A struggling family in rural Michigan finds that fracking for natural gas can be positive and negative.
In this moving story, ably told through the eyes of an 11-year-old “born naturalist,” Helget weaves themes of poverty, parenting, appreciation for the natural world, and forgiveness through a balanced presentation of the complicated contemporary issue of energy supplies. Life has not been easy for Fern, a white girl who is sore-pressed to keep her family—stepfather Toivo and two younger brothers—together. Her mother and a third brother were killed in an auto accident two years earlier. Wounded physically and emotionally by his service in Iraq, Toivo loves his children deeply but has had trouble finding and keeping work in a diminishing economy. Fern forages and Toivo hunts in the old-growth forest behind their home, the forest where Kloche’s Hydraulic Fracturing wants to put a wastewater pond. Worse, Fern’s grandfather supports the fracking; his company will sell Kloche’s lots of piping. He’s also demanding custody of the children. Fern’s first-person voice is completely convincing. Her vocabulary and phrasing is rural Midwestern, and her imagery comes from the natural world she loves. The sense of place is palpable. The author demonstrates the poverty of Fern’s family and friends (including a Muslim family from Somalia) with telling detail, and the tension and action arise naturally. Though occasional small details may pull readers out of the narrative, this nuanced take on a pressing issue is an important one.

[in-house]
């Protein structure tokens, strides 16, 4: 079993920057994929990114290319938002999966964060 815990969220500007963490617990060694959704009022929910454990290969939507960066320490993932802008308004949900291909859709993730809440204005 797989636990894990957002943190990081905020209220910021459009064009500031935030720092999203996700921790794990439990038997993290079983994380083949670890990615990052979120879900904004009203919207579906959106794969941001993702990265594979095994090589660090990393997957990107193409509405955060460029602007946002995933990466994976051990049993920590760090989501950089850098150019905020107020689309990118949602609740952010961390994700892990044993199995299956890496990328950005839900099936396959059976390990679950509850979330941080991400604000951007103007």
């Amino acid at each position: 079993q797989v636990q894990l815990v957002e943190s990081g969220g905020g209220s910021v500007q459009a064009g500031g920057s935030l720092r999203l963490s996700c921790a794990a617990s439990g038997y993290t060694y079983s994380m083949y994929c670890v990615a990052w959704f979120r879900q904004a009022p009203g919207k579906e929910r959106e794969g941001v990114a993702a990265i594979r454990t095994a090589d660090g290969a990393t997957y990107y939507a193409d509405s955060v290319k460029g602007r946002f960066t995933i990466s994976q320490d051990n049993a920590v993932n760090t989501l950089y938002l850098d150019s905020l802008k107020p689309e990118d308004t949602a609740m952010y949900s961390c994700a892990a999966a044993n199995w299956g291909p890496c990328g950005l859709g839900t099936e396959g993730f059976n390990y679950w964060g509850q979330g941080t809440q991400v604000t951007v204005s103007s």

Middle-grade readers will find much to think about in this beautifully written story. (Fiction. 8-12)